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Self Balancing Tree as Heap

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Here is my thoughts about how to combine a Heap and AVL tree and get benefit of both them from a single data structure.

A self balancing binary search tree such as AVL tree can do faster lookup for a item in the tree in O(log n). Heaps are mainly used to implement priority queues which needs to find min/max elements quickly. Heap achieves this in O(1) time complexity.

Balanced BST1 Lets revisit a basic property of binary search tree – In a binary search tree min element is at the left most leaf position. Similarly in a BST max element is at the right most leaf position. So finding min/max element in a BST is O(h) where h is the depth of the tree. If the BST is a balanced tree then O(h) is O(log n) in worst case(otherwise the worst case O(n), since we considering only balanced trees here lets ignore the unbalanced cases). The following diagram illustrates a basic property of the BST – min element is always on the left most node.

Cached pointer to Min element at the root

Cached pointer to Min element at the root

Using this basic property, min remove operation can be optimized. The first and simplest optimization comes to mind is store a pointer to min/max elements. This caching will result in O(1) time complexity for finding min/max elements. However this would increase the cost of node insert/delete because the min/max pointer has to be updated during insert and deletion. The cost of finding and deleting a min node is O(log(n)) which is same as if we havent had the cache pointers. The picture in the right shows advantage of having cached pointer to find a min element. Obviously this method cant be used for priority queues where find min/delete operation is used together.

In the above method the problem was the complexity finding next smallest element in the tree from min element is O(log n). So if we have pointer to next smallest element from all nodes then find and delete opearation would be of complexity O(1).

Lets look at the BST from slightly different angle. Usual declaration of BST in C as follows:

struct binary_tree
{
   struct binary_tree *left;
   struct binary_tree *right;
};

When we(me and +Dilip Simha) were implementing ADT for AceOS we decided to experiment BST in a different way. We saw tree as recursive lists rather than a recursive pointers.

In the following picture you could see 6 lists(not counting sub-lists):
A list is highlighted

  1. (300, 200, 100, 50)
  2. (300, 400, 500, 600)
  3. (200, 250, 275)
  4. (100, 150)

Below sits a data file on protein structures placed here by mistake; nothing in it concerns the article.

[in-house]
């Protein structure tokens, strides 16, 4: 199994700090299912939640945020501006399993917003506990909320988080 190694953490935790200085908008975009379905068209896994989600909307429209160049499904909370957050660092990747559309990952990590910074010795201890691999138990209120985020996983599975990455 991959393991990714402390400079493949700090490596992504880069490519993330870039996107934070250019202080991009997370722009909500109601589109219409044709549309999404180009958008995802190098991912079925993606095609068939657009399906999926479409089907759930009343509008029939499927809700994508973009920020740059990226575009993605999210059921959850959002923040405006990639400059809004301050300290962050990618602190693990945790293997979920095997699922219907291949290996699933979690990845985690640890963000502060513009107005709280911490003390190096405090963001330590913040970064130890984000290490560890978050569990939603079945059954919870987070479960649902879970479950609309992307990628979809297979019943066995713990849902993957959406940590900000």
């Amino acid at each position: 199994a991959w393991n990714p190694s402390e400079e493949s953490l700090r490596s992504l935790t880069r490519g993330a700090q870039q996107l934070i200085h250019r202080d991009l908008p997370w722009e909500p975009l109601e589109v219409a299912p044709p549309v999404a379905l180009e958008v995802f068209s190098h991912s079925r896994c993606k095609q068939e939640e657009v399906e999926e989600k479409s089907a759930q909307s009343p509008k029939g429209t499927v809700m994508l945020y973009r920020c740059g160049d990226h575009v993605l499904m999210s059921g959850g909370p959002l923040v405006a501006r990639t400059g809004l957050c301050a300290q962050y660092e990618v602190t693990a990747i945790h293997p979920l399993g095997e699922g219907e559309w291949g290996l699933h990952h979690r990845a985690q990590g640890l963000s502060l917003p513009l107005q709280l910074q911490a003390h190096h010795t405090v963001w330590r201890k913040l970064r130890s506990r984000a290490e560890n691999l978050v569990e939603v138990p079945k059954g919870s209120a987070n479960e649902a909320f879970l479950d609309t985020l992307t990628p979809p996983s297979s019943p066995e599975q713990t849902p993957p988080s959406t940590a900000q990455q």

5. (400, 350)
  6. (500, 450)

Now consider this list is a doubly linked circular list. This is illustrated in the following figure. You may argue that this will make the BST to become cyclic directed graph. But for the sake of simplicity lets continue to call this as balanced BST. In the picture I left out few arrows to keep it cleaner.

Binary Search Tree with nodes having pointer to parent also

Binary Search Tree with nodes having pointer to parent also

typedef struct list LIST, * LIST_PTR;
struct list {
   LIST_PTR next;
   LIST_PTR prev;
};

typedef struct binary_tree
{
   LIST left;
   LIST right;
}BINARY_TREE;

typedef struct avl_tree
{
   int height;    /*! height of the node*/
   BINARY_TREE bintree; /*! low level binary tree*/
}AVL_TREE;

AVL tree in Ace OS  is implemented in this way. You can see the data structure declarations below. Initially we did it for reusing the code. But after implementing this we figured out some interesting properties. This balanced tree/graph can find any node in O(log(n)) and also offers findmin operation in O(1) complexity. This also reduces the complexity of delete operation(since we can find right node’s left most child in O(1) operation). But delete operation might result in balancing the tree.

Written by samueldotj

May 11th, 2013 at 11:59 am

Posted in Ace

Unreferenced symbols – EXPORT_SYMBOL

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I wrote ACPI driver for Ace and try to load it into kernel. It was failing with the error message symbol not found.

The log file content says AcpiGetName was not found.

$ cat log.txt
Driver for id acpi : acpi.sys
../src/kernel/pm/elf.c:343:FindElfSymbolByName(): Symbol not found AcpiGetName(c01a2148:1869) string table c01aa619
[shell]

After exploring the Acpi-CA source code and Ace kernel code, I couldn’t figure out why the symbol is missing. Then I tried to dump the symbol table for Acpi library and kernel.sys.
[shell]
$ nm build/default/src/kernel/libacpi.a | grep GetName
U AcpiExGetNameString
000001e3 T AcpiExGetNameString
000001b7 T AcpiPsGetName
000000f4 T AcpiGetName